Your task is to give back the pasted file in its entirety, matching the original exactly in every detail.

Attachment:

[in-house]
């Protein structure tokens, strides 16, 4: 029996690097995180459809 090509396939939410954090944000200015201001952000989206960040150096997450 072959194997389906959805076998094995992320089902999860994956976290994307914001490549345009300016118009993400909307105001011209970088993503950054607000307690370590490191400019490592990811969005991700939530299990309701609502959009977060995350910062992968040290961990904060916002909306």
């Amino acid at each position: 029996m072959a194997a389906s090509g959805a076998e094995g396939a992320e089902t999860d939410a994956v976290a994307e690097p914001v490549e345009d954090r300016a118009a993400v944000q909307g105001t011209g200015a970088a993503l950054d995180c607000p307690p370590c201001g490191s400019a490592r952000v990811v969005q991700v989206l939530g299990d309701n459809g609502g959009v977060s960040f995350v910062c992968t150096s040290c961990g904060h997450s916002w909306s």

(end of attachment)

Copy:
[in-house]
């Protein structure tokens, strides 16, 4: 029996690097995180459809 090509396939939410954090944000200015201001952000989206960040150096997450 072959194997389906959805076998094995992320089902999860994956976290994307914001490549345009300016118009993400909307105001011209970088993503950054607000307690370590490191400019490592990811969005991700939530299990309701609502959009977060995350910062992968040290961990904060916002909306």
């Amino acid at each position: 029996m072959a194997a389906s090509g959805a076998e094995g396939a992320e089902t999860d939410a994956v976290a994307e690097p914001v490549e345009d954090r300016a118009a993400v944000q909307g105001t011209g200015a970088a993503l950054d995180c607000p307690p370590c201001g490191s400019a490592r952000v990811v969005q991700v989206l939530g299990d309701n459809g609502g959009v977060s960040f995350v910062c992968t150096s040290c961990g904060h997450s916002w909306s």